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1 Territorial development in Austria (and elsewhere) – CBC, Transnational and Territorial Programmes Bernd Schuh – Austrian Institute for Regional Studies.

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Presentation on theme: "1 Territorial development in Austria (and elsewhere) – CBC, Transnational and Territorial Programmes Bernd Schuh – Austrian Institute for Regional Studies."— Presentation transcript:

1 1 Territorial development in Austria (and elsewhere) – CBC, Transnational and Territorial Programmes Bernd Schuh – Austrian Institute for Regional Studies and Spatial Planning Evaluation Conference Budapest, September 2013 Approaching the „dark side“ of the force or the return of the Jedis?

2 2 Some introductory provocations  Every six years the EU funds seem to re-invent themselves  Every six years it is astonishing to see quite some surprise that EU fund programming has to be done  Every six years the Commission promises that this programming period will offer less administrative burden than the previous ones  Every six years the Regulations determining the programming are put in force too late and  Every six years programmers and evaluators are running behind schedule and improvise…

3 3 Intervention logic

4 4 Common principles – lets get started  “The starting point in designing any public intervention is to identify a problem to be addressed” (“Monitoring and Evaluation of European Cohesion Policy– European Regional Development Fund and Cohesion Fund – Concepts and Recommendations”, Guidance document, European Commission Directorate – General Regional Policy)  “Theory of Change” produce a narrative of how the change envisaged will take effect  establish contribution to results in the programme area  The “need-driven” approach as overarching principle of CSF funds – with “need” being defined as observable significant difference between the status quo and a situation as it should be (need is then the gap in results) – see Kaufman – World Bank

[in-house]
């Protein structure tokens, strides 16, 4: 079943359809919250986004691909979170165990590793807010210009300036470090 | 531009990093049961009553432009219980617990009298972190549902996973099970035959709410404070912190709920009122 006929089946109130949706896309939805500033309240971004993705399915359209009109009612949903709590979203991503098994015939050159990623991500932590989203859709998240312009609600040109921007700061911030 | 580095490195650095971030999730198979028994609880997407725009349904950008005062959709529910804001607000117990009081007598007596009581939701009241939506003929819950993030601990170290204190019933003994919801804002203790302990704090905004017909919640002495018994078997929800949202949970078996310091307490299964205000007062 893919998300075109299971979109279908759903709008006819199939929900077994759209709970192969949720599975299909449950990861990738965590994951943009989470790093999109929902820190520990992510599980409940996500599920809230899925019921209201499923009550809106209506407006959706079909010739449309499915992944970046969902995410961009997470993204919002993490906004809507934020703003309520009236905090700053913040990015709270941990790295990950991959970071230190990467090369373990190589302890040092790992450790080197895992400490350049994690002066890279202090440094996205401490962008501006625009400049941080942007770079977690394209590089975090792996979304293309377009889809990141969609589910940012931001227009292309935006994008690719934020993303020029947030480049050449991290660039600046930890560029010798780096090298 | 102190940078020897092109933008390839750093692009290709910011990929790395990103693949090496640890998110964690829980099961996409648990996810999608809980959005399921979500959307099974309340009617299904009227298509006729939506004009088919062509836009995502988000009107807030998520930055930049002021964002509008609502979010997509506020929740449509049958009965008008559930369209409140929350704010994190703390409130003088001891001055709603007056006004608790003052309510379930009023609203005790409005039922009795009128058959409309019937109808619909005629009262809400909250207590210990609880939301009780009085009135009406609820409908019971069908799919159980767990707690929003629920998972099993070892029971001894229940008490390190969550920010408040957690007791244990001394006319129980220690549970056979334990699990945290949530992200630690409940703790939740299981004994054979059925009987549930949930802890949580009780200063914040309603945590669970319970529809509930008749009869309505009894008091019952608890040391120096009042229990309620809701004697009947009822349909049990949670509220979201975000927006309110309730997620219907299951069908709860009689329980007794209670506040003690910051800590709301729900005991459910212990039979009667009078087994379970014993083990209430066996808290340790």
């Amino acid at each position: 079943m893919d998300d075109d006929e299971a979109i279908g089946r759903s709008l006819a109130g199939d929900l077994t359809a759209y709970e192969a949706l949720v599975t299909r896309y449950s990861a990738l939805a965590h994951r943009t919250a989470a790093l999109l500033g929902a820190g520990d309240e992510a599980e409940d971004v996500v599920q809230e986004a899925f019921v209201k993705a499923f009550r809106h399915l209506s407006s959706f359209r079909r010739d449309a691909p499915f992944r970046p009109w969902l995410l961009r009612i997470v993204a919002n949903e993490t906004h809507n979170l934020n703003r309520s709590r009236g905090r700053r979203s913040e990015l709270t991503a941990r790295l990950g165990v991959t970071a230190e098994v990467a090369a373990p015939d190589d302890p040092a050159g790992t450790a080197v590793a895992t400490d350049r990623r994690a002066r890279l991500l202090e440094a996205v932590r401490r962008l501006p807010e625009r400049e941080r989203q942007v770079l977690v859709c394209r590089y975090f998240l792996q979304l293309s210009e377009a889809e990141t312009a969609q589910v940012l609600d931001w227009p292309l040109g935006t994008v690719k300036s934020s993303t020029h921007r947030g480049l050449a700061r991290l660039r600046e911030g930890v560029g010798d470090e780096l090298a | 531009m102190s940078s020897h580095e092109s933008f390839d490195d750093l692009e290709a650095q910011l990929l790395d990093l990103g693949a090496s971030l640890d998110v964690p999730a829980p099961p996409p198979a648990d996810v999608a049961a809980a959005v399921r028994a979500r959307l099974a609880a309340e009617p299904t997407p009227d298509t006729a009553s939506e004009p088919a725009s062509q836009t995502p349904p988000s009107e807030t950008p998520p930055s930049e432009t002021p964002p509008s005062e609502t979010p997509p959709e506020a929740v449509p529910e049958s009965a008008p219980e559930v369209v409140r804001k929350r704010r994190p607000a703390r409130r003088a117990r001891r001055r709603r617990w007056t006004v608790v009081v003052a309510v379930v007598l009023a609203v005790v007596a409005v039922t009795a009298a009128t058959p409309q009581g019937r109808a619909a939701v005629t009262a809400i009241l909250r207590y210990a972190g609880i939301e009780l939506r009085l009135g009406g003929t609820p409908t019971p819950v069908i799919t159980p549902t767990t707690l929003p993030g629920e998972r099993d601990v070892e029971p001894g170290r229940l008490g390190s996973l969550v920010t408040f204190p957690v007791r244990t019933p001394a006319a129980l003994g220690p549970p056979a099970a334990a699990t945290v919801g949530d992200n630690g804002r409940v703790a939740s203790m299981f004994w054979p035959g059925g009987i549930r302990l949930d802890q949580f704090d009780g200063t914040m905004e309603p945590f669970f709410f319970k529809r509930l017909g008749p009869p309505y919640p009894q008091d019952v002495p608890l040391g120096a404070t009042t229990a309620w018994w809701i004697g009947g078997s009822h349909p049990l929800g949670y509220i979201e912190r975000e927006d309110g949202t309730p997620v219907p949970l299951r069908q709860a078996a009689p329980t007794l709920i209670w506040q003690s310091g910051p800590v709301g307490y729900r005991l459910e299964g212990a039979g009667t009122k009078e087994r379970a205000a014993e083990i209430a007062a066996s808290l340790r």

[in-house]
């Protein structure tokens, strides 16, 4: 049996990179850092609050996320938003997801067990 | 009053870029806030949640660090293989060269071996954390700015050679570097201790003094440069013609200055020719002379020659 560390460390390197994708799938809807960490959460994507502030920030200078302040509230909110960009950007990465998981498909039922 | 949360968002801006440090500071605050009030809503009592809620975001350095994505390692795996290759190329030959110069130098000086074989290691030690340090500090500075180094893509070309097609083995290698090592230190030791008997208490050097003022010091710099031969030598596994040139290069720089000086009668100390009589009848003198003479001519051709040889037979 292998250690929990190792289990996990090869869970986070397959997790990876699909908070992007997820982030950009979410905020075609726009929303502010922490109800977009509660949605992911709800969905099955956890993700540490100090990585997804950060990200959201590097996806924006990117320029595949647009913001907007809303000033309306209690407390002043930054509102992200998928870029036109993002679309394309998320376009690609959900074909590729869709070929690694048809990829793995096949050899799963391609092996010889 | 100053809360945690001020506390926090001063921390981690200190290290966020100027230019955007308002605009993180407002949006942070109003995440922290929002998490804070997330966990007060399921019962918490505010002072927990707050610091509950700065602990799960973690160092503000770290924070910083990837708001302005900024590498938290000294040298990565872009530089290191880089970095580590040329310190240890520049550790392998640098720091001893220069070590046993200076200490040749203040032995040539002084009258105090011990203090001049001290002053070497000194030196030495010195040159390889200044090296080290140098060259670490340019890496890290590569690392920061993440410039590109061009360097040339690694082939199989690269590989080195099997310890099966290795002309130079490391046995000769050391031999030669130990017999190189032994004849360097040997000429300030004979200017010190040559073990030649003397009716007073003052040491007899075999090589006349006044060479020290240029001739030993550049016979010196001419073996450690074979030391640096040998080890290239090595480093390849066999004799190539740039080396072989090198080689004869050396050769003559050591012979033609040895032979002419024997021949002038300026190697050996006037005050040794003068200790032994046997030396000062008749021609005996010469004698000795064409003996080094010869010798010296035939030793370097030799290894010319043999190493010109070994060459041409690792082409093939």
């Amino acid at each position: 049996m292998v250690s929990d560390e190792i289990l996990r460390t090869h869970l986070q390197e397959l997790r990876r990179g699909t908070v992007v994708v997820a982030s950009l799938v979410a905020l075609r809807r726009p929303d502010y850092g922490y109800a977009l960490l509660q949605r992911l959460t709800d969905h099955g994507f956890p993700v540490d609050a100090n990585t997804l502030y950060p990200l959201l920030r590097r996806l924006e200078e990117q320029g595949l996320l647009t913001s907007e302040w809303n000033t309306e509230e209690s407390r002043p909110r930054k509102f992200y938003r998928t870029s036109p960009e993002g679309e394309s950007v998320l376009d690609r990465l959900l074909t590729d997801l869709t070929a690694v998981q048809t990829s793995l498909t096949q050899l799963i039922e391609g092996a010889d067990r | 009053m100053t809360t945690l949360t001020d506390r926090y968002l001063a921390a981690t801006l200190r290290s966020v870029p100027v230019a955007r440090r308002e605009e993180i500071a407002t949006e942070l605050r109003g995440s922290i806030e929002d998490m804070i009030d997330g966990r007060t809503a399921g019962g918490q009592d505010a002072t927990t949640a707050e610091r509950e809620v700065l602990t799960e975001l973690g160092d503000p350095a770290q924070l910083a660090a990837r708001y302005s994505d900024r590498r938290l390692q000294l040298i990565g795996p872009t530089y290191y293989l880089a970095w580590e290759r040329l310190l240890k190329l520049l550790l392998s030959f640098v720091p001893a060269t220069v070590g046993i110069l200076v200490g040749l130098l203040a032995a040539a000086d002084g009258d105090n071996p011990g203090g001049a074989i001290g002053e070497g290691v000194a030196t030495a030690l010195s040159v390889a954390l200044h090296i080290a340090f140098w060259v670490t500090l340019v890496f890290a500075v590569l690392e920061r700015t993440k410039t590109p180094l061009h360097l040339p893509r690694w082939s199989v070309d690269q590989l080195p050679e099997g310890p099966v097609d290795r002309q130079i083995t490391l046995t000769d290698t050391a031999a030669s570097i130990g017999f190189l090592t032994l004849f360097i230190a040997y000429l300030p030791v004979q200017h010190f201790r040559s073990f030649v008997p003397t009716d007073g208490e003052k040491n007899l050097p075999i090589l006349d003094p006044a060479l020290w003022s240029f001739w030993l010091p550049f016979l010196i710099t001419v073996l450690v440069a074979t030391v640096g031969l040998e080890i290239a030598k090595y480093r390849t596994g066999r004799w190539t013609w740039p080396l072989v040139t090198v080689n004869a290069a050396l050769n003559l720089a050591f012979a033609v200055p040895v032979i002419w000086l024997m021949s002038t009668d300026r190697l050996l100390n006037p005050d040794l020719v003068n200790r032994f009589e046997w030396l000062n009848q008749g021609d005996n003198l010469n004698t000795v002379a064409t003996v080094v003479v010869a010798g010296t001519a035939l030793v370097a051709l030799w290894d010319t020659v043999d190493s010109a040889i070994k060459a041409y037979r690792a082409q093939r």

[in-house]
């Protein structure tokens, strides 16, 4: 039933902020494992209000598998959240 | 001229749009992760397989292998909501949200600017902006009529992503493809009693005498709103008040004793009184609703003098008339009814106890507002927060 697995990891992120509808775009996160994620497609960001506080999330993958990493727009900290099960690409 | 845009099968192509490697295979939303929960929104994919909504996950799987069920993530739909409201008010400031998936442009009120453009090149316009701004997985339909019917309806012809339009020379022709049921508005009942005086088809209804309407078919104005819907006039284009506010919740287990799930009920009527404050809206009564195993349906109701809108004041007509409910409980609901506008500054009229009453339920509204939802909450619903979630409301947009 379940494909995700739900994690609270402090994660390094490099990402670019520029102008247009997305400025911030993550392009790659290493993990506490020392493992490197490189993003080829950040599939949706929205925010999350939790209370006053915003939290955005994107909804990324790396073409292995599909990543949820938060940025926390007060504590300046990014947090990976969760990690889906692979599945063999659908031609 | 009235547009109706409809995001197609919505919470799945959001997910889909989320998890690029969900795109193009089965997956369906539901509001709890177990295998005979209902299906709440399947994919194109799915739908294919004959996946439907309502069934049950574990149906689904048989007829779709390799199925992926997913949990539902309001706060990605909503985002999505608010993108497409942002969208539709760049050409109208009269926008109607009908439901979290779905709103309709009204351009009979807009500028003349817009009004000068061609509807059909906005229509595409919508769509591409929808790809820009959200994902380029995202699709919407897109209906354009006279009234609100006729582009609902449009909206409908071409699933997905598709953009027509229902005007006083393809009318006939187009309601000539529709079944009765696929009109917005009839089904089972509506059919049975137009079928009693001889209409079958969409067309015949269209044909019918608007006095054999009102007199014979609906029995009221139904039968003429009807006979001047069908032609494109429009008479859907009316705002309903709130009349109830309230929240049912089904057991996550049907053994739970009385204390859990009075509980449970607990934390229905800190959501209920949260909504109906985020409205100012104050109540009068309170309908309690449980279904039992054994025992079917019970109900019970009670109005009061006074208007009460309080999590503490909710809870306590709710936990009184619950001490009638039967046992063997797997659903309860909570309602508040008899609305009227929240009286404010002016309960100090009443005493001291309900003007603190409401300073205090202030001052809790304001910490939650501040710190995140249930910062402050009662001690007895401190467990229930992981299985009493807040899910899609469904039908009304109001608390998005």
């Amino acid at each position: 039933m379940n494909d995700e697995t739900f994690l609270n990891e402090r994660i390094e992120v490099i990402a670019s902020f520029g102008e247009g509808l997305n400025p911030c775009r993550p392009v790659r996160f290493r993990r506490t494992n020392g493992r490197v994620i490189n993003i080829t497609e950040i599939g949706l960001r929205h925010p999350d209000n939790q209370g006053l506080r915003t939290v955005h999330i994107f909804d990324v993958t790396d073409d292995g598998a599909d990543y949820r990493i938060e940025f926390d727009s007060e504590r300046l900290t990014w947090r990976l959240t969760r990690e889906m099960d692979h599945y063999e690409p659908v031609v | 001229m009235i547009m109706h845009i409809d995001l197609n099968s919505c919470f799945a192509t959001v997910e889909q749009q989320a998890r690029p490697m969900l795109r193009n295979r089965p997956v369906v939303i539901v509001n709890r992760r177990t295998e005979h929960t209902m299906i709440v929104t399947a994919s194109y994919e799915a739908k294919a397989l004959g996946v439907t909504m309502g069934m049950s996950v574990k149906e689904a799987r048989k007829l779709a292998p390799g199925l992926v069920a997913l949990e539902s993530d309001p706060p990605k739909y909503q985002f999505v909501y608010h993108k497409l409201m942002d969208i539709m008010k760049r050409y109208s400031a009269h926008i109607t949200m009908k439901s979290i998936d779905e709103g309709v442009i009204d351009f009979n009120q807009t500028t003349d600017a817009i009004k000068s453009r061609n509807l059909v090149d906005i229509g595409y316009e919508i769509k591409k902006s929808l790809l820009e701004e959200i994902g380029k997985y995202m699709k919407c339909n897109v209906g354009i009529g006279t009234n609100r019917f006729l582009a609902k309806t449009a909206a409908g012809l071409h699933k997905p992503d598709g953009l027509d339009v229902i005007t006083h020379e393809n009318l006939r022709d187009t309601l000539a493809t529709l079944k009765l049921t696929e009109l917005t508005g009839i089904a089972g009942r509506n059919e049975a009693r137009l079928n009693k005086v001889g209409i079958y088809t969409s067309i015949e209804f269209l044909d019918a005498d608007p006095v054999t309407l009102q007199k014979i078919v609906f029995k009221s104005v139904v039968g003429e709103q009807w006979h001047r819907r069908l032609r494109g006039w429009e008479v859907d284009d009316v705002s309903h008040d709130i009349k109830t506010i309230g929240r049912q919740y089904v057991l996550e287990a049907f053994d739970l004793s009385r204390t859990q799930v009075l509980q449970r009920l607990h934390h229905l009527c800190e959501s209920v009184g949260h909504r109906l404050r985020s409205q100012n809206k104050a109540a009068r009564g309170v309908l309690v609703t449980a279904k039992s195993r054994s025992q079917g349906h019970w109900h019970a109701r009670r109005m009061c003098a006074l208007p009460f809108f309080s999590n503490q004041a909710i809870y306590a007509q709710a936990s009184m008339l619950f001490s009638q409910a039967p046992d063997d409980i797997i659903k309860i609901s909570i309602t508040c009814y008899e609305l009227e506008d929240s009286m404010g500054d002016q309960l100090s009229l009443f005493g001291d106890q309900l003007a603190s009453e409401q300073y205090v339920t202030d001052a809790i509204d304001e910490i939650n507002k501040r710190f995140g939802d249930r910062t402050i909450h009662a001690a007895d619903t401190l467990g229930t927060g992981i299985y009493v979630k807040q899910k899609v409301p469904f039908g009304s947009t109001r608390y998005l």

5 5 Milestones SEA (ch.6) Forms of support Networks (ENRD, EENRD, EIP) Adequacy of human resources Procedures for monitoring and data collection Relevance and clarity of indicators Contribution to EU Strategy 2020 Sustainable development From outputs to results Analysis and SWOT Budgetary consistency External coherence Internal coherence Target values Equal opportunities and non-discrimination Thematic sub- programmes LEADER (CLLD) MEASURING PROGRESS AND RESULTS DIAGN OSIS ENVIRONMENT AND SUSTAINABILIT Y RELEVANCE AND COHERENCE GOVERNANCE AND MANAGEMENT HORIZONTAL SUBJECTS SPECIFIC SUBJECTS Ex-ante evaluation – what it´s all about © Lukesch/ Eval. Helpdesk RDP

6 6 Intervention logic – “unchained” Past activities/ interventions Estimations about future socio-economic developments Experiences/aspirations of stakeholders Strategy If you do X… Effects … you will achieve Y InputsActivitiesOutputsResults for beneficiaries Policy results target groups, sectors, regions ImplementationChange Logic of actionLogic of result ContextOther intervening factors

7 7 OBJECTIVES/ PRIORITIES NEEDS Selection of measures and actions SWOT Definition of the programme strategy MEASURES Output indicators Context indicators Result indicators Logic of the ex ante evaluators Logic of the programme designers ACTIONS Intervention logic – the two perspectives © Lukesch/ Eval. Helpdesk RDP

8 8 Intervention Logic – the process

9 9 Aspects and “bloody stories”  Identification of „needs“:  The tricky bit in capturing what people need  aspect of data availability and capturing different territorial scales  The retrospect implication of results  you have to be aware what to capture  baseline (see transnational cooperation)  The special case of SWOT  cutting off too early – potentials, barriers (ext., int.)

10 10 Indicators

11 11 Needs of the area Priority Axes/ IPs/ SOs Intended outcomes/ results Actual outcomes/ results Allocated Inputs Actual Inputs Targeted Outputs Achieved Outputs In-depth territorial analysis Implementation National strategies Macroregional strategies etc. Needs analysis Other factors IP … Investment Priority SO… Specific Objective Source: OIR, 2013 based on: Barca, McCann, 2011: 4; European Commission, 2013a: 5 Programming & implementation process Main objective of the Programme OperationsContribution impact Input, Output & Outcome/Result